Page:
By Jim Segaar
When I think about these last few weeks my head spins. It all started when two of my aunts died a few days apart. At the same time Jim Ginn’s Aunt Ruthe, who lived in Seattle and always came to our musical events, entered hospice, and has since died. And then Jim G’s mother had a stroke. She remains in the hospital making a good recovery, and Jim is moving her into an assisted living community next week. Oh, and did I mention Marilyn Pulliam? She was a great friend and mentor to both of us. When I bought these new glasses I thought of her – she told me my old ones were boring and ugly. But she died before I could see if she approved of this new pair.
And amidst it all life continues to happen. Jim G has been in Missouri for three weeks now, first to visit but then helping to care for, and now move, his mother. I’ve been keeping the home fires burning in our two houses – the one in Seattle and the one we are building in Methow Valley.
This past week I was in Methow Valley. I went skiing a little, but most of my time was spent taping and mudding wallboard and trimming out windows. I didn’t mind the work – it helped me deal with a crushing sense of loneliness I’ve been experiencing. I’m not used to living by myself any more, and some days it’s hard.
Thursday evening I was really feeling that loneliness when our little dog Otto demanded to go outside. I bundled us both up and grabbed a headlamp - it’s really dark in our Methow neighborhood. We stepped outside, and I glanced up at a moonless sky. The stars nearly took my breath away. Orion was brilliant, and all around it countless stars gleamed. As my eyes adjusted I saw more and more, finally picking out the glimmering band that is the Milky Way – our own galaxy – which is only visible from the darkest 10% of our well-lit planet. I was in awe.
It strikes me that this defines what it is to be human. We go from day to day, sometimes happy, sometimes sad. Sometimes dealing with way to much loss. And sometimes, especially when we take time to look up, we are awestruck by grandeur, beauty, love, grace.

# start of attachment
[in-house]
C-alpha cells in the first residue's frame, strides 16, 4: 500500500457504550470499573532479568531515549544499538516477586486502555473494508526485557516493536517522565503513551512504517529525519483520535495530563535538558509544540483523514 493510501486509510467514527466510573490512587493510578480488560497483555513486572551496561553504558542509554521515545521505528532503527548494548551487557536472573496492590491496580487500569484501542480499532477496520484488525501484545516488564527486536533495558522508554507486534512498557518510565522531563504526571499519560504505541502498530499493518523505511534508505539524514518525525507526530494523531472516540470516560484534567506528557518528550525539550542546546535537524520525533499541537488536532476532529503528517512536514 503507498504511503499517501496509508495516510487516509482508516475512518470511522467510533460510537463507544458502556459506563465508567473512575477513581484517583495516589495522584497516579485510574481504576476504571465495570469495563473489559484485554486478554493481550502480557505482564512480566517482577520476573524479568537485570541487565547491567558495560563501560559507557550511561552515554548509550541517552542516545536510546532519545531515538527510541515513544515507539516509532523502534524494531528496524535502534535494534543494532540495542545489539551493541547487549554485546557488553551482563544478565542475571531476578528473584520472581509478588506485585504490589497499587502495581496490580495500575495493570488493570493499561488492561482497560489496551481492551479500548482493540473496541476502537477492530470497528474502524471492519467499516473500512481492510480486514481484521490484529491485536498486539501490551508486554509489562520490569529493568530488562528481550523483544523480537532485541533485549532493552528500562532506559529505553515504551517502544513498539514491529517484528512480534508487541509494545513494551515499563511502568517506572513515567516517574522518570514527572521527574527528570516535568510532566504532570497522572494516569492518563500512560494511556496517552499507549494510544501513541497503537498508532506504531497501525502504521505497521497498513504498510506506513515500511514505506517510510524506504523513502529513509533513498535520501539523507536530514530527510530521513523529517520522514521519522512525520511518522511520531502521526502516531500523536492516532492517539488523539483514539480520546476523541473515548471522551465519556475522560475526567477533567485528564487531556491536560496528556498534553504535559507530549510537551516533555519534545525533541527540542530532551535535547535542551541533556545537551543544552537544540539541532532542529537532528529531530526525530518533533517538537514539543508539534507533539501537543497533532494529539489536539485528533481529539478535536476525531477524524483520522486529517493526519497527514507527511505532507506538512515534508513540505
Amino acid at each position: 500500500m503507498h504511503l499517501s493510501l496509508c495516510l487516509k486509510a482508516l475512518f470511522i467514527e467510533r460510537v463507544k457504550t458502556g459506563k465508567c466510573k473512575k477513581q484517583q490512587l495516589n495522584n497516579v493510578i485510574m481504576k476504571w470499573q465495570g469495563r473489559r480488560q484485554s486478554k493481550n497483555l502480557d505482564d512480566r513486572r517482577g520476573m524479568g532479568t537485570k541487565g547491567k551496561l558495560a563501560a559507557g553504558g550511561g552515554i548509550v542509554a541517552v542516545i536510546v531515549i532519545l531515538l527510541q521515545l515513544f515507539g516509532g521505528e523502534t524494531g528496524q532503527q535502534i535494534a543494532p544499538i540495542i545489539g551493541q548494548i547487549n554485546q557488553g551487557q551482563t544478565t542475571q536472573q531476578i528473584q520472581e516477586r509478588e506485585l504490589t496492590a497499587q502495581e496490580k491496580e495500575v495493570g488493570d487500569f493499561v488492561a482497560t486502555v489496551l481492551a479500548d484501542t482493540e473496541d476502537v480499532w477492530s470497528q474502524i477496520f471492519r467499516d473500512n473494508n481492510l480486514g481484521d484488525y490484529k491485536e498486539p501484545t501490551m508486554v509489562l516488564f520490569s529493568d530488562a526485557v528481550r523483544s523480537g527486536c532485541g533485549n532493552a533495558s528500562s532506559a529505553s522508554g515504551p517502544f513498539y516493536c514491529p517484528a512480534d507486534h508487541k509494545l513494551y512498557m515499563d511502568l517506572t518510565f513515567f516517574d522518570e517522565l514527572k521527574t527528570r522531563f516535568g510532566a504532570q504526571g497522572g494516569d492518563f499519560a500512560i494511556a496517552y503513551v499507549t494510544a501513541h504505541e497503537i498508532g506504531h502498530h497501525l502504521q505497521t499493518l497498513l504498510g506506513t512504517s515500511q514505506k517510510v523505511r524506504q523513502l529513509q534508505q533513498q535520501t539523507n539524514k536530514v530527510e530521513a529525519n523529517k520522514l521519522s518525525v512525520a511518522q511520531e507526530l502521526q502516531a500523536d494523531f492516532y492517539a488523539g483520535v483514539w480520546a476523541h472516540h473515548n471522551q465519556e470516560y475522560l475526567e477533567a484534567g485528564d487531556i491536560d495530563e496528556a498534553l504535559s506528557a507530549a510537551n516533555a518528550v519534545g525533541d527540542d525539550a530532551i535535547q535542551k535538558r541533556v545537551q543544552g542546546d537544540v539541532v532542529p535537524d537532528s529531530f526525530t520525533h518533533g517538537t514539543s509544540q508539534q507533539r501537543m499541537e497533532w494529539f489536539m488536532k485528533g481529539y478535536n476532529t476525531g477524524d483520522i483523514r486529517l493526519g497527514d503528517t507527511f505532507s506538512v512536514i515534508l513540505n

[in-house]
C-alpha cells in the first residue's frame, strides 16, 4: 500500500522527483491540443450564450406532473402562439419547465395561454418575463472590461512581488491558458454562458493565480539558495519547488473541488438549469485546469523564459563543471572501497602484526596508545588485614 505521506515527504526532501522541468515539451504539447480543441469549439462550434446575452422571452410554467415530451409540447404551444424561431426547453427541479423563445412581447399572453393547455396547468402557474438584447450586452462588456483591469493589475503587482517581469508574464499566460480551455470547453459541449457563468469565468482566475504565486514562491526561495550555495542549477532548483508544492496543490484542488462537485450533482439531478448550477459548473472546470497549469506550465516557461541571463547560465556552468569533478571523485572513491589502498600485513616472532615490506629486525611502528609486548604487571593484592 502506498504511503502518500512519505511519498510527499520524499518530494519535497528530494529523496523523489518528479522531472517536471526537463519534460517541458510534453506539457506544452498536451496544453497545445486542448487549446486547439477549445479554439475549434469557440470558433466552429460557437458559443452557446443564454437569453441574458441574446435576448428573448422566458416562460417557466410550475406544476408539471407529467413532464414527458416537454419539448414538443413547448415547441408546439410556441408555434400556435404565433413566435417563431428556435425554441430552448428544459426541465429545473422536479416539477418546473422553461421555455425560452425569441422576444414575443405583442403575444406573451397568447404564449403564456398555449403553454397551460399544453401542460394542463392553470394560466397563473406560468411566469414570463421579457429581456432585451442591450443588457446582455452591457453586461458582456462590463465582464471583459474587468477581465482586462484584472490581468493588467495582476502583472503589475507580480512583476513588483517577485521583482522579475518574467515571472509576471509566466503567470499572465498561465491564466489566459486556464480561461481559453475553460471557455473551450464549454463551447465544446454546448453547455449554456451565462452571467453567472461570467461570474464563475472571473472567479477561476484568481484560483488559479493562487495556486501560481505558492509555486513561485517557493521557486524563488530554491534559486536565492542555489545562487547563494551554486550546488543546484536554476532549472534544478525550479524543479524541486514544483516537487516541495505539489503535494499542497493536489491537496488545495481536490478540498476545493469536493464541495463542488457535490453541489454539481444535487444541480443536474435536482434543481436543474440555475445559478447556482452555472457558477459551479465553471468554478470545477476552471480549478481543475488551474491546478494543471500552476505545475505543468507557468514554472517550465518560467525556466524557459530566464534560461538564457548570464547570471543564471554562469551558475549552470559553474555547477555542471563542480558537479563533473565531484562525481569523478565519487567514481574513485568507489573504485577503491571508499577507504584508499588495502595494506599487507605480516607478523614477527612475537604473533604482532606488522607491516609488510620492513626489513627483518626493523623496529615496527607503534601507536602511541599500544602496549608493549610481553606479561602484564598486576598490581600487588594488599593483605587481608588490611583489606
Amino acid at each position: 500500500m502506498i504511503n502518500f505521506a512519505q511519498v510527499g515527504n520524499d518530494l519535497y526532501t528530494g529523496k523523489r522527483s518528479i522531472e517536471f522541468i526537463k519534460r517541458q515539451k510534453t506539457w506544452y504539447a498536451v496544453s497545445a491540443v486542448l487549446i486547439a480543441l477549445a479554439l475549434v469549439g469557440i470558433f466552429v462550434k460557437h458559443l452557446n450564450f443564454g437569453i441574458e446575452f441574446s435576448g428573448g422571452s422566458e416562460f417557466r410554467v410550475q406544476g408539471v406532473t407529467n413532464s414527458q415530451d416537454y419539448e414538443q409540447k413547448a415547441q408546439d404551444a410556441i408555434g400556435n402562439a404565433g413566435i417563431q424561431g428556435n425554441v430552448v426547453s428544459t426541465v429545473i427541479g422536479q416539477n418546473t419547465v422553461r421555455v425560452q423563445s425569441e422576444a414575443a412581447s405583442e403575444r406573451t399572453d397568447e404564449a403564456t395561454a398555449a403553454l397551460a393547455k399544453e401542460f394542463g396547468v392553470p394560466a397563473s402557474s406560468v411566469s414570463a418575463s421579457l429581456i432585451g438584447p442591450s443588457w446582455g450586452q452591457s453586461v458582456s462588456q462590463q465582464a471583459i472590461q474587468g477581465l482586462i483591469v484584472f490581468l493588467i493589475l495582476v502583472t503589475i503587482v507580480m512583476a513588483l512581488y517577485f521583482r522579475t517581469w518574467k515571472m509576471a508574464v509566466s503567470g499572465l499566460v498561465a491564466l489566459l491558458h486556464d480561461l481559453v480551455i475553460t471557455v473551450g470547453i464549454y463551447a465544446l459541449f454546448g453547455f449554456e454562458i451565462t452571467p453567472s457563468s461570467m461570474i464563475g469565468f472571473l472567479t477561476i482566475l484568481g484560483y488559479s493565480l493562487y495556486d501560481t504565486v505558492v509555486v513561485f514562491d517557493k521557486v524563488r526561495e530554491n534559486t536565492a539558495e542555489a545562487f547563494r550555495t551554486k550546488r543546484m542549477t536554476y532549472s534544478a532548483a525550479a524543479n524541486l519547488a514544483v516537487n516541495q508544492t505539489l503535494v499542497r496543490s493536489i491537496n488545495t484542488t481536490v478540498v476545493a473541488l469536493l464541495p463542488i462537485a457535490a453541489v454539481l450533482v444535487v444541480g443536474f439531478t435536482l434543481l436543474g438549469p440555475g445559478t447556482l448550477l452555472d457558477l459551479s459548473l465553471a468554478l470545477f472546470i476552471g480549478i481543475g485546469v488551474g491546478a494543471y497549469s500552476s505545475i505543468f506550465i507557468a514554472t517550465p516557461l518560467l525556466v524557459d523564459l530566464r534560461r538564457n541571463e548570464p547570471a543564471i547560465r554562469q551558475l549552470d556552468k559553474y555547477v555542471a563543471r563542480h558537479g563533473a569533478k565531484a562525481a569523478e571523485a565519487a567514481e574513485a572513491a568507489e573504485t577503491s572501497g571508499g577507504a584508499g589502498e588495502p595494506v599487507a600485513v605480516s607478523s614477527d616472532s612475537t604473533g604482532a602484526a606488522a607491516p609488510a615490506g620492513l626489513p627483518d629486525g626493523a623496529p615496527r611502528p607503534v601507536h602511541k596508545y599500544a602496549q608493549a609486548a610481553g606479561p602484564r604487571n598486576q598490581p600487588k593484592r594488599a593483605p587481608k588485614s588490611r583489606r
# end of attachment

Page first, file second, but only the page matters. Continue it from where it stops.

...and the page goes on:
Lent is upon us. It starts this Wednesday, Ash Wednesday, and continues through to Easter on April 1. And during this time we are all invited to Acknowledge our Humanity. For some this can be a problematic time of the church year. We might spend a lot of energy thinking about what we believe, or don’t believe, about the Lenten scriptures and especially Holy Week. And in doing so we miss a key ingredient – their humanity.
This year I challenge us all to take a slightly different approach. Let’s not debate what we believe. Let’s read these stories in all their humanity, and see what we can learn. I’ve started early, since I’m working on the Good Friday service. You don’t have to believe in magic to find meaning in that very human story - friendship, loneliness, betrayal, fear, agony, empathy, abandonment, death, and dare we add resurrection?
Late Thursday night in Methow Valley I was sleeping fitfully when I was startled wide awake by yips and howls. Coyotes serenaded the neighborhood. It was amazing, and a bit creepy. I told Otto that under no circumstances was I going to take him outside until dawn. He cooperated.
Humanity. One second we are enthralled, the next we fear for our lives. And eventually we lose those lives. And yet, what a world we live in. What wonder. Awe. Grace. What will you experience during Lent?
This blog includes thoughts from various contributors at Seattle First Baptist